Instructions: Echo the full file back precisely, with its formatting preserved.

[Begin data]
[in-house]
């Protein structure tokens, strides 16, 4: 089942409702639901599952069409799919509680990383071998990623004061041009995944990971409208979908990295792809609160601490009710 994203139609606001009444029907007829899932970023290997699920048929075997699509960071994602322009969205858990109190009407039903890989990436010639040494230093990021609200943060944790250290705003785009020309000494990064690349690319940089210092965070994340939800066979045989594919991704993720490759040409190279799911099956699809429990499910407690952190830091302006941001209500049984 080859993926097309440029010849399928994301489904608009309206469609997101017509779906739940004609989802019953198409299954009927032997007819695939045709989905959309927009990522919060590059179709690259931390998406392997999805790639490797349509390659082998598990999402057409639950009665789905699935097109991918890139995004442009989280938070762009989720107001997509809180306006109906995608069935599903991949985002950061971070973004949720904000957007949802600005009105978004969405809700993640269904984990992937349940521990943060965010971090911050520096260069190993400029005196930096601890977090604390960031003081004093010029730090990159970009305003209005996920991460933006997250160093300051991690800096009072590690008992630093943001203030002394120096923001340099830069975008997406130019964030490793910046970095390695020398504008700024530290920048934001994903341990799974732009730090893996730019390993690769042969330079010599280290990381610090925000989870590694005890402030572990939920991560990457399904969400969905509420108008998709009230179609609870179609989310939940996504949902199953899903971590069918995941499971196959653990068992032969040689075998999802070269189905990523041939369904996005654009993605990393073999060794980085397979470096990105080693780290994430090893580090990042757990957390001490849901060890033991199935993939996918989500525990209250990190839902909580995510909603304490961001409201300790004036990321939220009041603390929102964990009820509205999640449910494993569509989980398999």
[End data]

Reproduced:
[in-house]
């Protein structure tokens, strides 16, 4: 089942409702639901599952069409799919509680990383071998990623004061041009995944990971409208979908990295792809609160601490009710 994203139609606001009444029907007829899932970023290997699920048929075997699509960071994602322009969205858990109190009407039903890989990436010639040494230093990021609200943060944790250290705003785009020309000494990064690349690319940089210092965070994340939800066979045989594919991704993720490759040409190279799911099956699809429990499910407690952190830091302006941001209500049984 080859993926097309440029010849399928994301489904608009309206469609997101017509779906739940004609989802019953198409299954009927032997007819695939045709989905959309927009990522919060590059179709690259931390998406392997999805790639490797349509390659082998598990999402057409639950009665789905699935097109991918890139995004442009989280938070762009989720107001997509809180306006109906995608069935599903991949985002950061971070973004949720904000957007949802600005009105978004969405809700993640269904984990992937349940521990943060965010971090911050520096260069190993400029005196930096601890977090604390960031003081004093010029730090990159970009305003209005996920991460933006997250160093300051991690800096009072590690008992630093943001203030002394120096923001340099830069975008997406130019964030490793910046970095390695020398504008700024530290920048934001994903341990799974732009730090893996730019390993690769042969330079010599280290990381610090925000989870590694005890402030572990939920991560990457399904969400969905509420108008998709009230179609609870179609989310939940996504949902199953899903971590069918995941499971196959653990068992032969040689075998999802070269189905990523041939369904996005654009993605990393073999060794980085397979470096990105080693780290994430090893580090990042757990957390001490849901060890033991199935993939996918989500525990209250990190839902909580995510909603304490961001409201300790004036990321939220009041603390929102964990009820509205999640449910494993569509989980398999």